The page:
In my earlier post I presented it in possible worlds terminology as this is common today and I believe makes the points well. If you prefer we could use the analogy of an author of a play. The author first conceives every detail of his story, the characters, their thoughts and actions, everything. The actors on the stage then carry out everything that the author had first conceived. So everything is decided beforehand by the author and the story in its every detail is solely up to him. This also means the actors play their roles and they decide nothing about the story on their own.

            “As was stated in this interview, in my book I’m clear up front that I’m restricting myself to soteriology proper. Some of the issues you’re bringing in here go afield from that.”

            No, I brought up Calvinistic reprobation which goes to the heart of soteriology. Reprobation is a major issue of soteriology. Especially in the Calvinistic scheme where God decides beforehand who will be saved and who will be lost.

            “That having been said, I think your first question can be reformulated in a way that steers it more directly to what I’m defending.”

            Actually I wish you would have directly addressed my question. By reformulating the question you redirect the discussion away from the issue that I brought up and asked you about.

            “I’m going to take the liberty of reformulating your question as follows: How can God be loving if he chooses not to save people whom he could have saved? . . . . I think the fundamental problem people have with Calvinism is that it claims God chooses not to save people whom he could have saved. So I hang a lantern on that in the book.”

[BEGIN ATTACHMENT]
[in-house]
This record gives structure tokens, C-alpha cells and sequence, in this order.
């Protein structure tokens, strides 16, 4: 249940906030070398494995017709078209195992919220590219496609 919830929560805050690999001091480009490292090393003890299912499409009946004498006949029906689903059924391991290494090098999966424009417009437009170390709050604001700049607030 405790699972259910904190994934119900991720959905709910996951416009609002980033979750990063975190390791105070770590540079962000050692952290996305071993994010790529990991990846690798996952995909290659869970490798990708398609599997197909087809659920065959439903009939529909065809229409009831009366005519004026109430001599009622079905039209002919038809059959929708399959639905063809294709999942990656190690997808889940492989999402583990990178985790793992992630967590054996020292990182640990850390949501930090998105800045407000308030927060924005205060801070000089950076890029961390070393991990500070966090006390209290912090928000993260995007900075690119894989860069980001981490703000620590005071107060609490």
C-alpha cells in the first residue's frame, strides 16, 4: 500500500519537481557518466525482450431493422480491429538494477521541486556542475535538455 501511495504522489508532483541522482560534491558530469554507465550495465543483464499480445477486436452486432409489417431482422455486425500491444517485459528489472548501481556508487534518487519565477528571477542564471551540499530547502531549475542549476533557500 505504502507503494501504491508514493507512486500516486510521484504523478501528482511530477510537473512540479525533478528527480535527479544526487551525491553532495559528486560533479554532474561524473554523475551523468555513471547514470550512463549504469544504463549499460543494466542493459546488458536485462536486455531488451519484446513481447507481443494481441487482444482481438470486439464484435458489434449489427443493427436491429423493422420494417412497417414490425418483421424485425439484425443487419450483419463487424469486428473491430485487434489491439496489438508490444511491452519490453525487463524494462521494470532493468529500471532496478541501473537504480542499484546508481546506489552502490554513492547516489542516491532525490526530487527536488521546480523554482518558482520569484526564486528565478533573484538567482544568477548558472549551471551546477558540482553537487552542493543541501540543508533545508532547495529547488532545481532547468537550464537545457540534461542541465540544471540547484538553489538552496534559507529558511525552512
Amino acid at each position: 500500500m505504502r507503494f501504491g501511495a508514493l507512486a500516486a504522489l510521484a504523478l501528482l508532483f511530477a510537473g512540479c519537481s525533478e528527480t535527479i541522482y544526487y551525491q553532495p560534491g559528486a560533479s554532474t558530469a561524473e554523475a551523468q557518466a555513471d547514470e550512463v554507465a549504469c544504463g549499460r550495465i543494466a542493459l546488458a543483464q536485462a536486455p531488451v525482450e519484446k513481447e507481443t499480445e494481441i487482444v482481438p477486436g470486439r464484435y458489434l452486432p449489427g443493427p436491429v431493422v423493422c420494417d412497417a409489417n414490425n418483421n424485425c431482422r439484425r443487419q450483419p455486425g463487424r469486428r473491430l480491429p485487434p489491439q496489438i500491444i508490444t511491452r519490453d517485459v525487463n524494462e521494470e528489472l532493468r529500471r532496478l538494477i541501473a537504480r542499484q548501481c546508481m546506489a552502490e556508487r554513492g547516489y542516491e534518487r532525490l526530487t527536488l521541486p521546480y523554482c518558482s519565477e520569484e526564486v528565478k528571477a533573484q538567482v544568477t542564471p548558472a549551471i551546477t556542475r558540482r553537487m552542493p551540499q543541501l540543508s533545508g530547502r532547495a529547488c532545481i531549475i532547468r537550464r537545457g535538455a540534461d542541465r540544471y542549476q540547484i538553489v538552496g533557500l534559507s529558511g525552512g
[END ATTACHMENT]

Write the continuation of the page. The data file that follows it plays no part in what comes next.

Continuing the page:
I disagree with you here. The fundamental problem of non-Calvinists when confronted with Calvinism is the controlling presupposition that God ordains everything that occurs. To the non-Calvinist this eliminates free will, personal responsibility, praise and blame, makes God the author of sin, makes God’s character highly questionable and even immoral (i.e. a person who reprobates most of the human race is not good, not loving, but appears to be quite cruel and malicious).

            “For another thing, I approach this problem from a number of different angles and I don’t want to give you only one of them and create the impression that my answer is a lot simpler than it really is.”

            But again you are not answering my question but answering the question you would prefer to answer. It is similar to when a politician is asked a question and then rather than directly answering it. He redirects the question to another issue that he really wants to talk about! :-)

            But for the sake of discussion I will play along and interact with what you have to say:

            “For now, let me just say this: We must start with the data that God is omnipotent, yet not all people are saved.”